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Taxation and tribute records
First enumeration of persons during 8th century in Kievian Rus
Land tax lists
писцовые книги (pistsovyye knigi)
based on the соха (sokha)
подворное обложение (podvornoye oblozheniye)
first used in Moscow in 1710, basis for taxation until 1719
Poll tax lists
подушная подат (podushnaya podat)
generated lists known as ревизские сказки (revizskiye skazki)
Censuses of population by the government began in 1718-1719 when Peter the Great introduced the poll tax to change the basis of taxation from households to individuals. They met with many difficulties and delays and were usually subjected to review and correction. Military units were sent into the provinces to intimidate local officials responsible for making the lists. In addition, torture, execution, and heavy fines were imposed for census evasion. It still took several years for the returns to come in. In the meantime, Peter died.
1st revision: 1719-1721, corrected through 1727, conducted by military
2nd revision: 1743-1747, with returns as late as 1757
3rd revision: 1761-1767, conducted by territorial governments without the assistance of the military and included females
4th revision: 1781-1782, corrected through 1787, conducted by the region fiscal chamber казенная палата (kazennaya palata), established in 1775 to handle income and expenses of governmental institutions, the collection of taxes, and the conduct of revisions; and local land courts responsible for уездь (uyezd) administration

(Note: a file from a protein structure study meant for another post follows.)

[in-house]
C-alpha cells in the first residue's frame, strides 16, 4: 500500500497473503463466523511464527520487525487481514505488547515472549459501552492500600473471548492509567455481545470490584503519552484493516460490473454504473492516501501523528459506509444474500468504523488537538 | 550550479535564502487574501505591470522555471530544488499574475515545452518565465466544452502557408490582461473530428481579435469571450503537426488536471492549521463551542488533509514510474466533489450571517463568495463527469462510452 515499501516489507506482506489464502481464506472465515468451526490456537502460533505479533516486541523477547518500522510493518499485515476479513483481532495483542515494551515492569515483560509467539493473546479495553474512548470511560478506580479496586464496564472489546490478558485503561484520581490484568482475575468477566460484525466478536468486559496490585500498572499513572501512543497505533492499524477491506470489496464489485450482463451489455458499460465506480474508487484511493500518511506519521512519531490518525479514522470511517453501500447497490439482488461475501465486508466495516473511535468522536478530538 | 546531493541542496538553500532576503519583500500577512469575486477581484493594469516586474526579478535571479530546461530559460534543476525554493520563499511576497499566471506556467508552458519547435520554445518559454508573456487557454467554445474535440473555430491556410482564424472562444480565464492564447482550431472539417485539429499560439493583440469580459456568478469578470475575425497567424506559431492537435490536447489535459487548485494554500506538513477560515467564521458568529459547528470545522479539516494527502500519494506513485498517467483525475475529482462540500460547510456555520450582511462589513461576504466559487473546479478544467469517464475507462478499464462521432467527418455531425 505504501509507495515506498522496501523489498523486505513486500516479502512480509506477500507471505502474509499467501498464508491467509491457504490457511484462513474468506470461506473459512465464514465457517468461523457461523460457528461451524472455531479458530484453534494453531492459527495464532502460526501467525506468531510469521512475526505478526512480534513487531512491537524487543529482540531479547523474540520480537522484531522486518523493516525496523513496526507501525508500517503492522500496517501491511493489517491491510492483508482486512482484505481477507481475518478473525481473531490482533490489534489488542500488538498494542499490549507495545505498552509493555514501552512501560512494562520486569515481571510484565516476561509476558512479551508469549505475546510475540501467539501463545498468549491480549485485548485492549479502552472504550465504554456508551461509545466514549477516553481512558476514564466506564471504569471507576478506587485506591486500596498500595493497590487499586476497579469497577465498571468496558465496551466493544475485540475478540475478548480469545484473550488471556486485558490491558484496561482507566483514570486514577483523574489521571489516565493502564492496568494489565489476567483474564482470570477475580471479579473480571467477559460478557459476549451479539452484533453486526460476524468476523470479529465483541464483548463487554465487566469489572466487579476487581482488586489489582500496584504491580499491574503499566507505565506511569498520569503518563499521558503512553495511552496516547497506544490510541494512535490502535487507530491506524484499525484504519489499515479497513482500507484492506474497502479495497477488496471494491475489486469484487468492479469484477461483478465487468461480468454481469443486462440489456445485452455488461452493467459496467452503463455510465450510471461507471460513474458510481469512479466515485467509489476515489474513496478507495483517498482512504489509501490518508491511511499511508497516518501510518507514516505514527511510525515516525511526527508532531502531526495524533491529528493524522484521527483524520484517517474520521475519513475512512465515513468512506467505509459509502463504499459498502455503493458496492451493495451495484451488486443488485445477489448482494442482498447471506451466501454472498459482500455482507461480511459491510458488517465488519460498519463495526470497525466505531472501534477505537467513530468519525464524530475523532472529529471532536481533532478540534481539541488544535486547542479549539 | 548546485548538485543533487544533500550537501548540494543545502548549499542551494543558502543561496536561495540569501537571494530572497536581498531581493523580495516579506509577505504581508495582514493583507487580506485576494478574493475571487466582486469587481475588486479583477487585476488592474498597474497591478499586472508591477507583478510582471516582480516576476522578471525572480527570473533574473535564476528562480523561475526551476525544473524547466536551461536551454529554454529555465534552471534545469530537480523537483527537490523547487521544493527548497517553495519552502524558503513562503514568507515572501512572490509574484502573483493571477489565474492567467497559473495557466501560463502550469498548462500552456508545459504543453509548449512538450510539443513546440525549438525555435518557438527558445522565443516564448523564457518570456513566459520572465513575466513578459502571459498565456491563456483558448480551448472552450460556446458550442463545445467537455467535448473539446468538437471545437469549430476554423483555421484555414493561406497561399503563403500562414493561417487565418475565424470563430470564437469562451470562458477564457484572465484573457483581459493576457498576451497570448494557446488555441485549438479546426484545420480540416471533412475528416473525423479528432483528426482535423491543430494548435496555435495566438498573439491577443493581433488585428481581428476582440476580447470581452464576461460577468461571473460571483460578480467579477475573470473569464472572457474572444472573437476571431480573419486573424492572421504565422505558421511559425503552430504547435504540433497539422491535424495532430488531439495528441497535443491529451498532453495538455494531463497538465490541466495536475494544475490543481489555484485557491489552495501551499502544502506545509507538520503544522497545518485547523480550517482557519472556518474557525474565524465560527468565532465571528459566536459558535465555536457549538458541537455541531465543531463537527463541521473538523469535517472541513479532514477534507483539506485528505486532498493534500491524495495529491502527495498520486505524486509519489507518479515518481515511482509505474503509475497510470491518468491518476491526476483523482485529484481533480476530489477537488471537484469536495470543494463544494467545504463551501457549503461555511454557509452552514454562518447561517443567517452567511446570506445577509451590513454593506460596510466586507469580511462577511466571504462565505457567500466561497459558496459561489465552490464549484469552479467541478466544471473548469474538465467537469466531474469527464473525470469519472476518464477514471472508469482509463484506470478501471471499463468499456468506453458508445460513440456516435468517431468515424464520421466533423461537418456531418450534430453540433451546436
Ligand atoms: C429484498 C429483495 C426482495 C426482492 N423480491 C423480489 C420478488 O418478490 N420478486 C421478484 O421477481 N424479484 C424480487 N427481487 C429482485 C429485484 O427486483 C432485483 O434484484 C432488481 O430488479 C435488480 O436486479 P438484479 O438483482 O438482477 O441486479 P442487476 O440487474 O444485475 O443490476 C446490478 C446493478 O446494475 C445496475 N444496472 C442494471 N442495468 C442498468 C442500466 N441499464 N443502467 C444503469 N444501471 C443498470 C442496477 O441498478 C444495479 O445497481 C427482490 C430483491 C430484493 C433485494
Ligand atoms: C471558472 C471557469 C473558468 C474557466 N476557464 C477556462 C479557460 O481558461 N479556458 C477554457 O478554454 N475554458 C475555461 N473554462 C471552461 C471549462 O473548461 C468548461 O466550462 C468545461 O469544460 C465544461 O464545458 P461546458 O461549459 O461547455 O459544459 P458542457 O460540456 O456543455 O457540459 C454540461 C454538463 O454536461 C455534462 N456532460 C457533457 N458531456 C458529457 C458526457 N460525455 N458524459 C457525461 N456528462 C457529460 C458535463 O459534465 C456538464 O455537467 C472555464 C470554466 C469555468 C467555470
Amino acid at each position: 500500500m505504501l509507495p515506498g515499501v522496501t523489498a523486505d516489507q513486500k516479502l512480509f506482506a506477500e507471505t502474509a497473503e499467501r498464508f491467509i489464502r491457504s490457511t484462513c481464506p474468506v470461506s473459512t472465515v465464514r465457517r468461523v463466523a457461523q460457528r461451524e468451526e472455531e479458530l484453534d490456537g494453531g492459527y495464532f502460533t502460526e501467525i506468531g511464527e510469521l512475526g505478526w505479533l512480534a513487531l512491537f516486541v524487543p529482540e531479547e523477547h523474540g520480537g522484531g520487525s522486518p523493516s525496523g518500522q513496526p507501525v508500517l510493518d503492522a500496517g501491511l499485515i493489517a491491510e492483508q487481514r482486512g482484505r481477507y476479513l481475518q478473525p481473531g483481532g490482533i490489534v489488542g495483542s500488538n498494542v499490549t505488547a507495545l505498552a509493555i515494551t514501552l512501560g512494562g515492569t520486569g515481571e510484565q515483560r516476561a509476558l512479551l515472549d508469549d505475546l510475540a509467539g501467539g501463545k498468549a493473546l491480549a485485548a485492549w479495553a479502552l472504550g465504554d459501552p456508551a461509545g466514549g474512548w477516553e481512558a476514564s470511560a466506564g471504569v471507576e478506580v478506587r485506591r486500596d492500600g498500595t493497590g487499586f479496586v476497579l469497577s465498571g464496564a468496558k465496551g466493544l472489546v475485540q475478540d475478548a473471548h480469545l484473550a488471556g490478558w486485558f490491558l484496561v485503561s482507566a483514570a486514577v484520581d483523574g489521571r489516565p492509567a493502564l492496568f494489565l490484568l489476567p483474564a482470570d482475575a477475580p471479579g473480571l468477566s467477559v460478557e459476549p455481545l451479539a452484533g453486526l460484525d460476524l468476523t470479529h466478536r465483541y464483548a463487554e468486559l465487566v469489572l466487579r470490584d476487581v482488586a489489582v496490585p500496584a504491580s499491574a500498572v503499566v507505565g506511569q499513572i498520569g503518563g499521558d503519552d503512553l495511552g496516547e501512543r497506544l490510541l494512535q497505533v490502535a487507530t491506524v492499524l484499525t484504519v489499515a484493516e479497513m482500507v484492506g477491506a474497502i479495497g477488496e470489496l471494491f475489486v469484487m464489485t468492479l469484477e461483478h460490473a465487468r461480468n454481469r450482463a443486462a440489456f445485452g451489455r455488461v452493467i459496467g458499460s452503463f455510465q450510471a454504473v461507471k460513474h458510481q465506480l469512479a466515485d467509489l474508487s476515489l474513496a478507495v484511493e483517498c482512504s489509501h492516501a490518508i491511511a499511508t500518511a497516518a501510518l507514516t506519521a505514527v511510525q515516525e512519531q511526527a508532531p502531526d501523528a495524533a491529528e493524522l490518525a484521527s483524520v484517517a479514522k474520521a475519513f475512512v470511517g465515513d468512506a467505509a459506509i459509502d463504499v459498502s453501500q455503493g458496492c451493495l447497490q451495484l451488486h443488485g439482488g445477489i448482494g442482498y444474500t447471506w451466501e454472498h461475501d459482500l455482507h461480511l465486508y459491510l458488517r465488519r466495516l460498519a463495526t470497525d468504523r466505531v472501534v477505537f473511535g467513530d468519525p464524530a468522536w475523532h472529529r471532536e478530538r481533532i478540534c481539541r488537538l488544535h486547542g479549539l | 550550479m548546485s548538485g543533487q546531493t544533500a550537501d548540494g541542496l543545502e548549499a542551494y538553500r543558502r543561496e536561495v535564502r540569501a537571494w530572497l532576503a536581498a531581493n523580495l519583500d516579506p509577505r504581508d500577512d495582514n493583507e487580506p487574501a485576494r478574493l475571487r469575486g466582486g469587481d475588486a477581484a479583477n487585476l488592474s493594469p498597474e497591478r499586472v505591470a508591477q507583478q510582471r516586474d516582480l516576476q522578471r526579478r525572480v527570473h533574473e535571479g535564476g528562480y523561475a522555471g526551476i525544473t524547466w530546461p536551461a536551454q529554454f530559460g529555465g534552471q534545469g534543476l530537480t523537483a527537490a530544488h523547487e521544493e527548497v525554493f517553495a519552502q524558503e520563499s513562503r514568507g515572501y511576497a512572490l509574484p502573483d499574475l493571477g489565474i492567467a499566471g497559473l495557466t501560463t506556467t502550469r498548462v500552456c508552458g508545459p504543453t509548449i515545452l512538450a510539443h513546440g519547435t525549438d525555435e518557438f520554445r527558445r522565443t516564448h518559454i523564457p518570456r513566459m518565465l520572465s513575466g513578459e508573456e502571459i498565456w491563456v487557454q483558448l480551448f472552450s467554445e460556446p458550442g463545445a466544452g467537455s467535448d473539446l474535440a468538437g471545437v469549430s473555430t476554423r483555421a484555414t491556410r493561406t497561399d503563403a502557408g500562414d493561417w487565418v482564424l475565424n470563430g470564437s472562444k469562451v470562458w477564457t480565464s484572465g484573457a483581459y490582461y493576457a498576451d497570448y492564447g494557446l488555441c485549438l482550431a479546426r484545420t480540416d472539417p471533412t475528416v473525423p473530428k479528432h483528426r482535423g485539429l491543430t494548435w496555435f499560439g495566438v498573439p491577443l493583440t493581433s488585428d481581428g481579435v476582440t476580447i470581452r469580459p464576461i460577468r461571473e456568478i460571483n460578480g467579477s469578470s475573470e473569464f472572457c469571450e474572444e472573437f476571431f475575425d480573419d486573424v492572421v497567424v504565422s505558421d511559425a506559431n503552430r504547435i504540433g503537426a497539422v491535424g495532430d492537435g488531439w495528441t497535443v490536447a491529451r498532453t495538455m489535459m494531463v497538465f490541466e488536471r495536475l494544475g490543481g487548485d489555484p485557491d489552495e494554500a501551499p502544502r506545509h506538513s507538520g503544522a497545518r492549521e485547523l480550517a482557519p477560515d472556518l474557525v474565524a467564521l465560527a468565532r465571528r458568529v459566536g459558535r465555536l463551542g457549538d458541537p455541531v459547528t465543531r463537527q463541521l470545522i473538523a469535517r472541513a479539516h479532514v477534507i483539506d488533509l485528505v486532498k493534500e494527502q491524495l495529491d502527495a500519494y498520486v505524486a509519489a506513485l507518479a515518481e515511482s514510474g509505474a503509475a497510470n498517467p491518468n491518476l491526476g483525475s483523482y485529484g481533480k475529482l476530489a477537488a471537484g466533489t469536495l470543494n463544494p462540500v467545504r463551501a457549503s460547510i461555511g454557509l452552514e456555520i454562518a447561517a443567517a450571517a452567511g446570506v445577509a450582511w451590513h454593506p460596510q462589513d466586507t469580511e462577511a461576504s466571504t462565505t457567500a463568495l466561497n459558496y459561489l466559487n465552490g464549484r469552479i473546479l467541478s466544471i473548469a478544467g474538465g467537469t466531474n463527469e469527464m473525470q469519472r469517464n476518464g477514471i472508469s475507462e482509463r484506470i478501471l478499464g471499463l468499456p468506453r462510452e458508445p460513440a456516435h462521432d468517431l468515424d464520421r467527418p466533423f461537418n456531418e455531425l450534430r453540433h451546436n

5th revision: 1794-1795, with some returns as late as 1808
6th revision: 1811, not completed due to Napoleonic wars
7th revision: 1815-1817, undertaken to complete abortive 6th revision
8th revision: 1833-1835, for first time data were verified by comparison to метрические книги (metricheskiye knigi)
9th revision: 1850-1851
10th revision: 1857-1859, used to distribute land after emancipation. 10th revision listed a serf population of 11,244,913 males and a total population of 23,069,631. This figure represented about one third of the actual population count.The last three revisions noted changes in families during the interim between revisions.
The revisions included only the rural and urban tax-paying classes; they did not count the nobility, the officialdom, the clergy, the army and the higher strata of urban population that were exempt--5 to 10 percent in the 19th century. Separate volumes where kept for the different classes of society: merchant (kupchestvo), urban dweller (meshchane), peasant (krest'iane), etc. There were certain geographic and ethnic exemptions.
The first general census of the entire population took place in 1897.
Family lists and local census records are an equivalent source to the revision lists for the period 1860-1917. There were not mandated nationally but were compiled at the decision of local authorities. Therefore, the are more sporadic and not as comprehensive in coverage as the revision lists.